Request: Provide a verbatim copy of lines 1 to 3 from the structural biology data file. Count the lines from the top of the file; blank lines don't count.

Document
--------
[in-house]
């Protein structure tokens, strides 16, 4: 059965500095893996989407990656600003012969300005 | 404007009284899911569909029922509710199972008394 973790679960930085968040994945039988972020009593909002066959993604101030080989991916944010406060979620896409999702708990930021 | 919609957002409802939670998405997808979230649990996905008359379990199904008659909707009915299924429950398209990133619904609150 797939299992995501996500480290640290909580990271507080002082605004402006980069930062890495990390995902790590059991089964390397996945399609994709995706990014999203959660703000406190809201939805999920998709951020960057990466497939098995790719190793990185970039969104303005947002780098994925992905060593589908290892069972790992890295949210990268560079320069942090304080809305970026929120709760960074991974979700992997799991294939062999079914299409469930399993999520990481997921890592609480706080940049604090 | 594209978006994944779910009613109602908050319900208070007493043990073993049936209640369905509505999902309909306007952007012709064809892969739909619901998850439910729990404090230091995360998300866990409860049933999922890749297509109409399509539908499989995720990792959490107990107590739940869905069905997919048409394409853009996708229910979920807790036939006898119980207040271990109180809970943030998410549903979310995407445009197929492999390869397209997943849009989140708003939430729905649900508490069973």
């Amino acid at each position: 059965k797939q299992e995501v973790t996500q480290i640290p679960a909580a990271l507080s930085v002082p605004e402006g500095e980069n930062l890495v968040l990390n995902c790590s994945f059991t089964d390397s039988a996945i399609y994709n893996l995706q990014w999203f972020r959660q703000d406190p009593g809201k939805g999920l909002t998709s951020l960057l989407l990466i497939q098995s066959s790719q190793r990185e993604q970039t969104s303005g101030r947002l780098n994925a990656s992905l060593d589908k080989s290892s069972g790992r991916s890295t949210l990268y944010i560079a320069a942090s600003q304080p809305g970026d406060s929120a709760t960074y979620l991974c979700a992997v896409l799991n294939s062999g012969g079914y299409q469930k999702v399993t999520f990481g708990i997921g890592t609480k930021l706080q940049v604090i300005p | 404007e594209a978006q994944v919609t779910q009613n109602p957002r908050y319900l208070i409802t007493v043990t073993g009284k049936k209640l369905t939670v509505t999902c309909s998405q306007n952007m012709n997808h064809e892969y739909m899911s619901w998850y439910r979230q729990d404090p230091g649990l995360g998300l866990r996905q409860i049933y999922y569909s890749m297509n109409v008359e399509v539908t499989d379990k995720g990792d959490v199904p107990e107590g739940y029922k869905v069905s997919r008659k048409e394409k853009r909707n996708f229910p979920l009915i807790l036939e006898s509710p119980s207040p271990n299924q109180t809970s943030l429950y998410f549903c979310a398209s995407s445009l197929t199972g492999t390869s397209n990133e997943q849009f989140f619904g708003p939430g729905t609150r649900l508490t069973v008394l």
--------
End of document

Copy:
[in-house]
């Protein structure tokens, strides 16, 4: 059965500095893996989407990656600003012969300005 | 404007009284899911569909029922509710199972008394 973790679960930085968040994945039988972020009593909002066959993604101030080989991916944010406060979620896409999702708990930021 | 919609957002409802939670998405997808979230649990996905008359379990199904008659909707009915299924429950398209990133619904609150 797939299992995501996500480290640290909580990271507080002082605004402006980069930062890495990390995902790590059991089964390397996945399609994709995706990014999203959660703000406190809201939805999920998709951020960057990466497939098995790719190793990185970039969104303005947002780098994925992905060593589908290892069972790992890295949210990268560079320069942090304080809305970026929120709760960074991974979700992997799991294939062999079914299409469930399993999520990481997921890592609480706080940049604090 | 594209978006994944779910009613109602908050319900208070007493043990073993049936209640369905509505999902309909306007952007012709064809892969739909619901998850439910729990404090230091995360998300866990409860049933999922890749297509109409399509539908499989995720990792959490107990107590739940869905069905997919048409394409853009996708229910979920807790036939006898119980207040271990109180809970943030998410549903979310995407445009197929492999390869397209997943849009989140708003939430729905649900508490069973």
């Amino acid at each position: 059965k797939q299992e995501v973790t996500q480290i640290p679960a909580a990271l507080s930085v002082p605004e402006g500095e980069n930062l890495v968040l990390n995902c790590s994945f059991t089964d390397s039988a996945i399609y994709n893996l995706q990014w999203f972020r959660q703000d406190p009593g809201k939805g999920l909002t998709s951020l960057l989407l990466i497939q098995s066959s790719q190793r990185e993604q970039t969104s303005g101030r947002l780098n994925a990656s992905l060593d589908k080989s290892s069972g790992r991916s890295t949210l990268y944010i560079a320069a942090s600003q304080p809305g970026d406060s929120a709760t960074y979620l991974c979700a992997v896409l799991n294939s062999g012969g079914y299409q469930k999702v399993t999520f990481g708990i997921g890592t609480k930021l706080q940049v604090i300005p | 404007e594209a978006q994944v919609t779910q009613n109602p957002r908050y319900l208070i409802t007493v043990t073993g009284k049936k209640l369905t939670v509505t999902c309909s998405q306007n952007m012709n997808h064809e892969y739909m899911s619901w998850y439910r979230q729990d404090p230091g649990l995360g998300l866990r996905q409860i049933y999922y569909s890749m297509n109409v008359e399509v539908t499989d379990k995720g990792d959490v199904p107990e107590g739940y029922k869905v069905s997919r008659k048409e394409k853009r909707n996708f229910p979920l009915i807790l036939e006898s509710p119980s207040p271990n299924q109180t809970s943030l429950y998410f549903c979310a398209s995407s445009l197929t199972g492999t390869s397209n990133e997943q849009f989140f619904g708003p939430g729905t609150r649900l508490t069973v008394l």